Ardia, D., Katharine M. Mullen, Brian G. Peterson, Joshua Ulrich (2015). ‘DEoptim’: Differential Evolution in ‘R’. version 2.2-3.

Ardia, D., Boudt, K., Carl, P., Mullen, K.M., Peterson, B.G. (2010). Differential Evolution with ‘DEoptim’: An Application to Non-Convex Portfolio Optimization. The R Journal, 3(1), 27-34. URL http://journal.r-project.org/archive/2011-1/2011-1_index.html.

Ardia, D., Ospina Arango, N., Giraldo Gomez, N. (2010). Jump-Diffusion Calibration using Differential Evolution. Wilmott Magazine, Issue 55 (September), 76-79. URL http://www.wilmott.com/.

Chiew, F., Scanlon P., Vertessy, R. and Watson, F. (2002) Catchment scale modelling of runoff, sediment and nutrient loads for the south-east Queensland EMSS. Cooperative Research Centre for Catchment Hydrology. Report 02/1 link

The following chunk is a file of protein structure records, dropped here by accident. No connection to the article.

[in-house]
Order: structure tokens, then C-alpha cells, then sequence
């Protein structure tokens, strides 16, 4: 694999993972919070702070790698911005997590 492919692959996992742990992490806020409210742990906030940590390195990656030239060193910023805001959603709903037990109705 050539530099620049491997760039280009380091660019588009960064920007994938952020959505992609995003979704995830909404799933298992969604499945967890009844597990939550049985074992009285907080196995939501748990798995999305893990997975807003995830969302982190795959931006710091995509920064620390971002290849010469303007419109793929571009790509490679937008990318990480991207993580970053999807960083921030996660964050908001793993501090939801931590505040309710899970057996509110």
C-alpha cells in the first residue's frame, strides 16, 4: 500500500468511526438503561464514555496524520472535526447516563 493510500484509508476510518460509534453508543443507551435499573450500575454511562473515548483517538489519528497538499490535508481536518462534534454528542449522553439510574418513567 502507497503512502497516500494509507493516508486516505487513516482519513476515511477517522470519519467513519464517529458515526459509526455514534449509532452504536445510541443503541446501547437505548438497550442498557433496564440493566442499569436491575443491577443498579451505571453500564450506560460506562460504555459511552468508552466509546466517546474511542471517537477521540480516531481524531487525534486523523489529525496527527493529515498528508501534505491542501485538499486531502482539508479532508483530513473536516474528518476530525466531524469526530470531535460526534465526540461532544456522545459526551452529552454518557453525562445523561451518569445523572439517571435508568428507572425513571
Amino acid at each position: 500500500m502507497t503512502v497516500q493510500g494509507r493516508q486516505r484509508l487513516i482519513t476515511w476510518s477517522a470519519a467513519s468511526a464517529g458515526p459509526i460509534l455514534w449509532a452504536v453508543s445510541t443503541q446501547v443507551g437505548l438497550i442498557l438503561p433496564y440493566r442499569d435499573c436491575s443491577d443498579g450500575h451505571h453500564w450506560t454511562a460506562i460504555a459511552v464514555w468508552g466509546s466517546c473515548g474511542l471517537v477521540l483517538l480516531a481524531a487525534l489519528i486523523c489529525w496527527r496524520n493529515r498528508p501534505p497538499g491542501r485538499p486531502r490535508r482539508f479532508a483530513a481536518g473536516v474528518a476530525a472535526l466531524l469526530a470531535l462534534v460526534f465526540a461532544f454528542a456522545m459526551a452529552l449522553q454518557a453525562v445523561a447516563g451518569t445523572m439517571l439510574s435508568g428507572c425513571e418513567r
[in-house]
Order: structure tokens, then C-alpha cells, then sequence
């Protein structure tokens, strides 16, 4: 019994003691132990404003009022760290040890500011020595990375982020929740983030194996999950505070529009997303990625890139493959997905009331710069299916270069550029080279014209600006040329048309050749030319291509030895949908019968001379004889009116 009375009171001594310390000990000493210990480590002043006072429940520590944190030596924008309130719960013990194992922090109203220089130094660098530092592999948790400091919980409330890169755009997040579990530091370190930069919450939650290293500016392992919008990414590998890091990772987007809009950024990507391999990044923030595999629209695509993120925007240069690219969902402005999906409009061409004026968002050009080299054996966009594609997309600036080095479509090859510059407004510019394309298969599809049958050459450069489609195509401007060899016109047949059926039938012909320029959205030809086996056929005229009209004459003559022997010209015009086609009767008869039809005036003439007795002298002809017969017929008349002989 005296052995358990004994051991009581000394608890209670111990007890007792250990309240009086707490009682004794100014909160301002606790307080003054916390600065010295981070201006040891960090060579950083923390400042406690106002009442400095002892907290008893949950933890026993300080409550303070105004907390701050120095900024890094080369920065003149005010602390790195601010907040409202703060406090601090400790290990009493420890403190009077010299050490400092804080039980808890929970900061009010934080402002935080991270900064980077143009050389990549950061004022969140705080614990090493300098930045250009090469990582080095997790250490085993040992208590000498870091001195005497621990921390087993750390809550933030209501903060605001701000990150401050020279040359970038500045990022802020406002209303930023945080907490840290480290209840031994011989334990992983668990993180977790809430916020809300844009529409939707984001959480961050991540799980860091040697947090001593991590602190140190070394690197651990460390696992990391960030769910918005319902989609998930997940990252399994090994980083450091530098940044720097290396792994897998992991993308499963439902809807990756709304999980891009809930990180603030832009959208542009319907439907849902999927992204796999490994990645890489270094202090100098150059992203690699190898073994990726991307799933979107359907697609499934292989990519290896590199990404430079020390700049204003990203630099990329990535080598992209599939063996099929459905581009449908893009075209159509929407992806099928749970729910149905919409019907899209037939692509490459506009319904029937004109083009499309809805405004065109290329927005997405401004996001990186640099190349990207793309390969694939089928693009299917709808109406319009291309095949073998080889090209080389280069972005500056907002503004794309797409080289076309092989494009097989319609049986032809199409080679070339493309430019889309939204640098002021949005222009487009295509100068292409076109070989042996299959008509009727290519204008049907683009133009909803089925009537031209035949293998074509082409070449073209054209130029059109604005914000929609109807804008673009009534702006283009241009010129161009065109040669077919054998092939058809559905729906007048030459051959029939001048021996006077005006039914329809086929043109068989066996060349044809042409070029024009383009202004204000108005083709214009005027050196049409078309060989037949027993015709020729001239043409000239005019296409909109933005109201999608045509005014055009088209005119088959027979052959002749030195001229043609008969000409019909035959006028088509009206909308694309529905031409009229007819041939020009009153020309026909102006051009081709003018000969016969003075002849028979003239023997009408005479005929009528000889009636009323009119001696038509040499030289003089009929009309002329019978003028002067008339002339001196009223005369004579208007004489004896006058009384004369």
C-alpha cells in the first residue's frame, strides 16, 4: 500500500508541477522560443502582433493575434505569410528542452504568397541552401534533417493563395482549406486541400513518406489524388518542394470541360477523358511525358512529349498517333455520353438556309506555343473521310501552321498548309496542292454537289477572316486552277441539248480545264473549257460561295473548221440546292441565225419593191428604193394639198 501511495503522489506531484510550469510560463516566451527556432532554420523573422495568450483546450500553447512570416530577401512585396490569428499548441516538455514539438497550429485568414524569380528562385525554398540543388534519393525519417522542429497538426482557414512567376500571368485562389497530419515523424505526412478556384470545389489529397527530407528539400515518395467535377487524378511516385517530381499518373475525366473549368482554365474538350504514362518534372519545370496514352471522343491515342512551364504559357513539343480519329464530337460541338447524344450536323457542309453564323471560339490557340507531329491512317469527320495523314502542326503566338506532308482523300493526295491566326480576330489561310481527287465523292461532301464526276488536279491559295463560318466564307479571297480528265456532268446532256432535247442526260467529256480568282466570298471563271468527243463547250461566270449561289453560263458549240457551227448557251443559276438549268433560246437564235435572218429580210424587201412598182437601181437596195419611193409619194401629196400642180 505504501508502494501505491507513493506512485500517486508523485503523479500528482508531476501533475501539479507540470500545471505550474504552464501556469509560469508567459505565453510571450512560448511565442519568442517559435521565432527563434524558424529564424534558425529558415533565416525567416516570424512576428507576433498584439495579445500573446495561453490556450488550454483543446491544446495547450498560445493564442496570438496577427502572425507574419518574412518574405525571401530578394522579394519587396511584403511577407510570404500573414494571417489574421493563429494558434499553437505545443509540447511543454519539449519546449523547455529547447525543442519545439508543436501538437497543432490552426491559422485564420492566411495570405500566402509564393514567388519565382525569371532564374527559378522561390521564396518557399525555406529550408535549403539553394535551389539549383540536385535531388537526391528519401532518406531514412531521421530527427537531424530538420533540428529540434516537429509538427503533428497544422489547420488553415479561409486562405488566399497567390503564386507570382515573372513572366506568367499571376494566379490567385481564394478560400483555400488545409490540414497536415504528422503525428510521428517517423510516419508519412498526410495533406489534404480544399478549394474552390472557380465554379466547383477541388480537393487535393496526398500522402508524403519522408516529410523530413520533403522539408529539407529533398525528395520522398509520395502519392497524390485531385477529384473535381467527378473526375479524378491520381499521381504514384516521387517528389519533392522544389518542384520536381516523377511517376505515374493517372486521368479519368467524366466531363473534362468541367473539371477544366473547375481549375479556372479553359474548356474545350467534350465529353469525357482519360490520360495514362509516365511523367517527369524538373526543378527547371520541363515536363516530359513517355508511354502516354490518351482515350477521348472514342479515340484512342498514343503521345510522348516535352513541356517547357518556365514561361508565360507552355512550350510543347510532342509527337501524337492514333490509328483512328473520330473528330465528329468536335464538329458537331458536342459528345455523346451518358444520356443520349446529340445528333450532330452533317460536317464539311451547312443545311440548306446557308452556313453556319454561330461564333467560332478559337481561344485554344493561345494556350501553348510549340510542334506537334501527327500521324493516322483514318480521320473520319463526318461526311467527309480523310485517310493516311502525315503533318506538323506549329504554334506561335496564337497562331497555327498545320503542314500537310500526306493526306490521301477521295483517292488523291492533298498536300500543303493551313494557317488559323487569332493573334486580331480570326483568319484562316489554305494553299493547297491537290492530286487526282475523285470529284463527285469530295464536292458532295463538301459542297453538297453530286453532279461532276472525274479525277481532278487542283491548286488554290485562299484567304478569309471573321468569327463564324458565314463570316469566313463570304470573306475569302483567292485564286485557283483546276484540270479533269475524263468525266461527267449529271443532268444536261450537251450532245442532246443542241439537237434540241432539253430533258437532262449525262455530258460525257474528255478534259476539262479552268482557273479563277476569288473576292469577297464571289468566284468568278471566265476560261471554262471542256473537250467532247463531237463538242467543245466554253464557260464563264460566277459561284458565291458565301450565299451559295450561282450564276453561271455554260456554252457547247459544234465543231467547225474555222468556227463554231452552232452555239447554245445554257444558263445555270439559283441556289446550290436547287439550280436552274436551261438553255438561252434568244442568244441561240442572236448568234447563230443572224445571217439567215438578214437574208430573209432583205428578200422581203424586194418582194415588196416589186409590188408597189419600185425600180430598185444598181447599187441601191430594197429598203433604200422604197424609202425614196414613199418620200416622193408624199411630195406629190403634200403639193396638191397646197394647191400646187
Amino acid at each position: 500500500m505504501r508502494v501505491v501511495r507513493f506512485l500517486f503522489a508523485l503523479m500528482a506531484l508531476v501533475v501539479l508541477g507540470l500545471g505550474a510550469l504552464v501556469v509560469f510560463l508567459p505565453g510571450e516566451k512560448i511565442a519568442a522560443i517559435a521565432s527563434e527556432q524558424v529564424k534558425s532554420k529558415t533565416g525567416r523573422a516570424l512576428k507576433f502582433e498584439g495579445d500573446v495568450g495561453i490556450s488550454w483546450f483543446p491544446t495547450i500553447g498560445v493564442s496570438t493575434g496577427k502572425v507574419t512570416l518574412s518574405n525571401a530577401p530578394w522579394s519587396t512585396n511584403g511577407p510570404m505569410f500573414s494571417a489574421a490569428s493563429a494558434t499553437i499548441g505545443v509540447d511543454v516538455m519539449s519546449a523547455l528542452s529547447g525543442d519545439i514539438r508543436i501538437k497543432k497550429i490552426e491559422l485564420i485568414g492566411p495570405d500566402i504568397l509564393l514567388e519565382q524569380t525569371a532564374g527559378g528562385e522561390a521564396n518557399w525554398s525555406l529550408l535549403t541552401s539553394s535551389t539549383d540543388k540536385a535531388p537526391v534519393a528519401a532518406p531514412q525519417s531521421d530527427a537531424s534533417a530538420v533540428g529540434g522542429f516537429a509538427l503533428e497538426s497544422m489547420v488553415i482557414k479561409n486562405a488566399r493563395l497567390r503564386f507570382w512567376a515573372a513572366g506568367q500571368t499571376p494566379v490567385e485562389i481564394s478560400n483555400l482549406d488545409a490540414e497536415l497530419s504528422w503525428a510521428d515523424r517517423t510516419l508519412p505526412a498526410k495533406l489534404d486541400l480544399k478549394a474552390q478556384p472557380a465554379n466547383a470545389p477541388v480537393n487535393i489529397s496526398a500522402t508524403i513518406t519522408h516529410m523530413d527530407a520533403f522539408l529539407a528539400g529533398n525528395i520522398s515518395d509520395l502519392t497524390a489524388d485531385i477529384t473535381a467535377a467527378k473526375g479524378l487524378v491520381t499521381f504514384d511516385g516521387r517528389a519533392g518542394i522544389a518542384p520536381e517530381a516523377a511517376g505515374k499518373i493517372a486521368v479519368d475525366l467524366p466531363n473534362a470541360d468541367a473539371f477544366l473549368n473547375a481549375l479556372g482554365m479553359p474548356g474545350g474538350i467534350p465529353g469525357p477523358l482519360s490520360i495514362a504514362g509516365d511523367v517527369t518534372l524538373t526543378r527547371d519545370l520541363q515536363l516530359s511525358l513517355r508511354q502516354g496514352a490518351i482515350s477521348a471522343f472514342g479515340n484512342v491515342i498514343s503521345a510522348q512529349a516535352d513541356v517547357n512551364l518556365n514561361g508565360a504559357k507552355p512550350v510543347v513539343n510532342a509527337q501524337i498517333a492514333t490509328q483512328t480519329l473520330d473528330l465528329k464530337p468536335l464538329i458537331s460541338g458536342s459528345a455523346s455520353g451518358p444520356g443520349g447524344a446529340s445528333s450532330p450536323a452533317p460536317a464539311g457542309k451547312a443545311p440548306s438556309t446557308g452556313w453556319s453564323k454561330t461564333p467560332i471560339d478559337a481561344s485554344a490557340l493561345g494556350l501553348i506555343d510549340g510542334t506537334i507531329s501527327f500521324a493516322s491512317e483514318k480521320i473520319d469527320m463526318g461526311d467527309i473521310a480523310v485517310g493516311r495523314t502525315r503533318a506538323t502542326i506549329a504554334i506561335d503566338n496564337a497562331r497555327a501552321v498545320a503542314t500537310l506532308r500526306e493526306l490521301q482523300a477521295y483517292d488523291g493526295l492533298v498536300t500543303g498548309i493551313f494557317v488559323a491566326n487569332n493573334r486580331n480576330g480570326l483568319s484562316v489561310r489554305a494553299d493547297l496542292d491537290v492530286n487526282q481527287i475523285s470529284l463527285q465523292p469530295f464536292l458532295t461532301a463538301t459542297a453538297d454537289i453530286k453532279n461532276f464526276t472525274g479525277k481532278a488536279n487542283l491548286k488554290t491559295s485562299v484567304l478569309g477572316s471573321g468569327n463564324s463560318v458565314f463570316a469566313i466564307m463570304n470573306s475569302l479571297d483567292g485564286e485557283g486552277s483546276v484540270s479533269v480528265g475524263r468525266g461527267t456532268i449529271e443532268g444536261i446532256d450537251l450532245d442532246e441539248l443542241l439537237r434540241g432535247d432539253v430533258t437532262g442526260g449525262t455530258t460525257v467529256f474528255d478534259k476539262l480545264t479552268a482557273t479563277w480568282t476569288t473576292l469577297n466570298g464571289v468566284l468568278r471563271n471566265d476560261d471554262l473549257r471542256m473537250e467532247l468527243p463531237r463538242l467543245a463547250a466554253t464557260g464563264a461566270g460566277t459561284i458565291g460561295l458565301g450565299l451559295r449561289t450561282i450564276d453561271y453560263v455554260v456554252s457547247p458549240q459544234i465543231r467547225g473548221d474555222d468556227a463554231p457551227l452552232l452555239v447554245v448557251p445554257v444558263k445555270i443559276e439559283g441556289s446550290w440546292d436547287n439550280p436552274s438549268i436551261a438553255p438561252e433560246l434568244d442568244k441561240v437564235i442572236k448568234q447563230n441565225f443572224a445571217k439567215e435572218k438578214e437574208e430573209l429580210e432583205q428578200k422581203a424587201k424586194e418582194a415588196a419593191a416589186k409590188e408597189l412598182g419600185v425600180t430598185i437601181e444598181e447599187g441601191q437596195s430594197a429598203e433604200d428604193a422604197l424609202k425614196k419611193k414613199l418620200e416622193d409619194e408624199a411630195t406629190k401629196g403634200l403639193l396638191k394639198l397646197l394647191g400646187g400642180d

Chiew, F. and Scanlon, P. (2002) Estimation of pollutant concentrations for EMSS modelling of the south-east Queensland region. Cooperative Research Centre for Catchment Hydrology. Report 02/2 link

Etchells, T., Tan, K. S. and Fox, D. (2005) Quantifying the uncertainty of nutrient load estimates in the Shepparton Irrigation Region. In: Zerger, A. and Argent, R.M. (eds) MODSIM 2005 International Congress on Modelling and Simulation. Modelling and Simulation Society of Australia and New Zealand, December 2005, pp. 170-176. ISBN: 0-9758400-2-9. link

Fox, D. R., Etchells, T. and Tan, K. S. (2005) Protocols for the optimal measurement of nutrient loads.  A report to the West Gippsland Catchment Management Authority.  Australian Centre for Environmetrics. link.

Fletcher, T. D. and A. Deletic (2007) Statistical evaluation and optimisation of stormwater quality monitoring programmes. Water Science and Technology 56(12): 1-9. link

Letcher, R. A., Jakeman, A. J., Calfas, M., Linforth, S., Baginska, B., and Lawrence, I. (2002) A comparison of catchment water quality models and direct estimation techniques. Environmental Modelling and Software, 17, 77-85. link